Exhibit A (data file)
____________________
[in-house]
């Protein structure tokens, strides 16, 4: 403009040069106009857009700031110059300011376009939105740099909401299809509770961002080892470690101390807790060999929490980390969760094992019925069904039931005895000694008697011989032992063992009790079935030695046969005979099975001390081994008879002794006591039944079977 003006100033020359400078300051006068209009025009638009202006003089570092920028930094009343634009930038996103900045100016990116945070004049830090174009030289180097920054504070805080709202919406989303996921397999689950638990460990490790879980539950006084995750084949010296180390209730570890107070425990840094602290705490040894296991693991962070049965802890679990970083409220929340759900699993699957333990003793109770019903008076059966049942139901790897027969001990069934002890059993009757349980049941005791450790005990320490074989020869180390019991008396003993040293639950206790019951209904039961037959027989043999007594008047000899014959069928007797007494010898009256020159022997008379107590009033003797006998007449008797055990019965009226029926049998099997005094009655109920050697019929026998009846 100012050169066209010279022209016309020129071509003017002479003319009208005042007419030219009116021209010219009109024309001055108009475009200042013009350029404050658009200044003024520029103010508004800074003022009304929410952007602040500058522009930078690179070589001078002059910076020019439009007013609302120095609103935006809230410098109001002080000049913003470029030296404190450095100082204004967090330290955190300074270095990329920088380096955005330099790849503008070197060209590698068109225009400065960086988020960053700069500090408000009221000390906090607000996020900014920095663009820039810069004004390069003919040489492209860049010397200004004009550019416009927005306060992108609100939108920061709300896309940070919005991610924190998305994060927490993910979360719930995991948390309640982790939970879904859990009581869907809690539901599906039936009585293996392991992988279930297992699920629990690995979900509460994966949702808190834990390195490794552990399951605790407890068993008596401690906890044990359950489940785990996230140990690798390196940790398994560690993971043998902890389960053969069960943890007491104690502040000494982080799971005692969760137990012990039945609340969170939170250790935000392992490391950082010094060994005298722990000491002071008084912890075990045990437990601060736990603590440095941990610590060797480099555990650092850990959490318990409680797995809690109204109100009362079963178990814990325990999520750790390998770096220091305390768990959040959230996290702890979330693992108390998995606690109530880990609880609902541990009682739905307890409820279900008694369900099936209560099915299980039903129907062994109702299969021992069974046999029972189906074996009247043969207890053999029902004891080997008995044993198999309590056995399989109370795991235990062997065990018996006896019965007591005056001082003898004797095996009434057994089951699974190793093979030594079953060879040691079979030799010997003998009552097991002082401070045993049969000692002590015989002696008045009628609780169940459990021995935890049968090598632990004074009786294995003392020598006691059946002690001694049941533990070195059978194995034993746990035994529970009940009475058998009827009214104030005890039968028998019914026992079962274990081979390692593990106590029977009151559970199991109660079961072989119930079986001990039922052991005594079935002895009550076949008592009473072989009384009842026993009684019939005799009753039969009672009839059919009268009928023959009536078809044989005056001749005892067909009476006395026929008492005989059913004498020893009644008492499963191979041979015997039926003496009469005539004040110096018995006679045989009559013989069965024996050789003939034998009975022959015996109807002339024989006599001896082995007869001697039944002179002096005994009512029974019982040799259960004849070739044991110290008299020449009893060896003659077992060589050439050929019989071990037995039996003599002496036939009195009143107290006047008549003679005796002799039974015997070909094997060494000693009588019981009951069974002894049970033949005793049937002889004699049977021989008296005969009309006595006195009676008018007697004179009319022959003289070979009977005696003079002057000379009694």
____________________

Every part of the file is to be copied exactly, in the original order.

[in-house]
């Protein structure tokens, strides 16, 4: 403009040069106009857009700031110059300011376009939105740099909401299809509770961002080892470690101390807790060999929490980390969760094992019925069904039931005895000694008697011989032992063992009790079935030695046969005979099975001390081994008879002794006591039944079977 003006100033020359400078300051006068209009025009638009202006003089570092920028930094009343634009930038996103900045100016990116945070004049830090174009030289180097920054504070805080709202919406989303996921397999689950638990460990490790879980539950006084995750084949010296180390209730570890107070425990840094602290705490040894296991693991962070049965802890679990970083409220929340759900699993699957333990003793109770019903008076059966049942139901790897027969001990069934002890059993009757349980049941005791450790005990320490074989020869180390019991008396003993040293639950206790019951209904039961037959027989043999007594008047000899014959069928007797007494010898009256020159022997008379107590009033003797006998007449008797055990019965009226029926049998099997005094009655109920050697019929026998009846 100012050169066209010279022209016309020129071509003017002479003319009208005042007419030219009116021209010219009109024309001055108009475009200042013009350029404050658009200044003024520029103010508004800074003022009304929410952007602040500058522009930078690179070589001078002059910076020019439009007013609302120095609103935006809230410098109001002080000049913003470029030296404190450095100082204004967090330290955190300074270095990329920088380096955005330099790849503008070197060209590698068109225009400065960086988020960053700069500090408000009221000390906090607000996020900014920095663009820039810069004004390069003919040489492209860049010397200004004009550019416009927005306060992108609100939108920061709300896309940070919005991610924190998305994060927490993910979360719930995991948390309640982790939970879904859990009581869907809690539901599906039936009585293996392991992988279930297992699920629990690995979900509460994966949702808190834990390195490794552990399951605790407890068993008596401690906890044990359950489940785990996230140990690798390196940790398994560690993971043998902890389960053969069960943890007491104690502040000494982080799971005692969760137990012990039945609340969170939170250790935000392992490391950082010094060994005298722990000491002071008084912890075990045990437990601060736990603590440095941990610590060797480099555990650092850990959490318990409680797995809690109204109100009362079963178990814990325990999520750790390998770096220091305390768990959040959230996290702890979330693992108390998995606690109530880990609880609902541990009682739905307890409820279900008694369900099936209560099915299980039903129907062994109702299969021992069974046999029972189906074996009247043969207890053999029902004891080997008995044993198999309590056995399989109370795991235990062997065990018996006896019965007591005056001082003898004797095996009434057994089951699974190793093979030594079953060879040691079979030799010997003998009552097991002082401070045993049969000692002590015989002696008045009628609780169940459990021995935890049968090598632990004074009786294995003392020598006691059946002690001694049941533990070195059978194995034993746990035994529970009940009475058998009827009214104030005890039968028998019914026992079962274990081979390692593990106590029977009151559970199991109660079961072989119930079986001990039922052991005594079935002895009550076949008592009473072989009384009842026993009684019939005799009753039969009672009839059919009268009928023959009536078809044989005056001749005892067909009476006395026929008492005989059913004498020893009644008492499963191979041979015997039926003496009469005539004040110096018995006679045989009559013989069965024996050789003939034998009975022959015996109807002339024989006599001896082995007869001697039944002179002096005994009512029974019982040799259960004849070739044991110290008299020449009893060896003659077992060589050439050929019989071990037995039996003599002496036939009195009143107290006047008549003679005796002799039974015997070909094997060494000693009588019981009951069974002894049970033949005793049937002889004699049977021989008296005969009309006595006195009676008018007697004179009319022959003289070979009977005696003079002057000379009694």